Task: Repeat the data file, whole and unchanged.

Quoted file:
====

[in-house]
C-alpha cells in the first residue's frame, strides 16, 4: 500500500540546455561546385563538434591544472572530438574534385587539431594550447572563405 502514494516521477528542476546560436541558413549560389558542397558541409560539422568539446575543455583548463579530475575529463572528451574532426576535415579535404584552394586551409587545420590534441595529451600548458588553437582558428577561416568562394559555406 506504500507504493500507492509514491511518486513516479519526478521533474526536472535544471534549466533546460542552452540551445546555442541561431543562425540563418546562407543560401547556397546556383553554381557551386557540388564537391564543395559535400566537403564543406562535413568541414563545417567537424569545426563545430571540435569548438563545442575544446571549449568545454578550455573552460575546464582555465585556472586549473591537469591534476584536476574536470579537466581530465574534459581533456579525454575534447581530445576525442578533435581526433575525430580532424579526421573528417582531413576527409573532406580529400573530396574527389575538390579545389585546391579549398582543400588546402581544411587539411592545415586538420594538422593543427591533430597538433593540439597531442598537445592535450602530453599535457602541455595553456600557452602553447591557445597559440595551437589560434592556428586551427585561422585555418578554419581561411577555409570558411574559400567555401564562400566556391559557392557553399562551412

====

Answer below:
[in-house]
C-alpha cells in the first residue's frame, strides 16, 4: 500500500540546455561546385563538434591544472572530438574534385587539431594550447572563405 502514494516521477528542476546560436541558413549560389558542397558541409560539422568539446575543455583548463579530475575529463572528451574532426576535415579535404584552394586551409587545420590534441595529451600548458588553437582558428577561416568562394559555406 506504500507504493500507492509514491511518486513516479519526478521533474526536472535544471534549466533546460542552452540551445546555442541561431543562425540563418546562407543560401547556397546556383553554381557551386557540388564537391564543395559535400566537403564543406562535413568541414563545417567537424569545426563545430571540435569548438563545442575544446571549449568545454578550455573552460575546464582555465585556472586549473591537469591534476584536476574536470579537466581530465574534459581533456579525454575534447581530445576525442578533435581526433575525430580532424579526421573528417582531413576527409573532406580529400573530396574527389575538390579545389585546391579549398582543400588546402581544411587539411592545415586538420594538422593543427591533430597538433593540439597531442598537445592535450602530453599535457602541455595553456600557452602553447591557445597559440595551437589560434592556428586551427585561422585555418578554419581561411577555409570558411574559400567555401564562400566556391559557392557553399562551412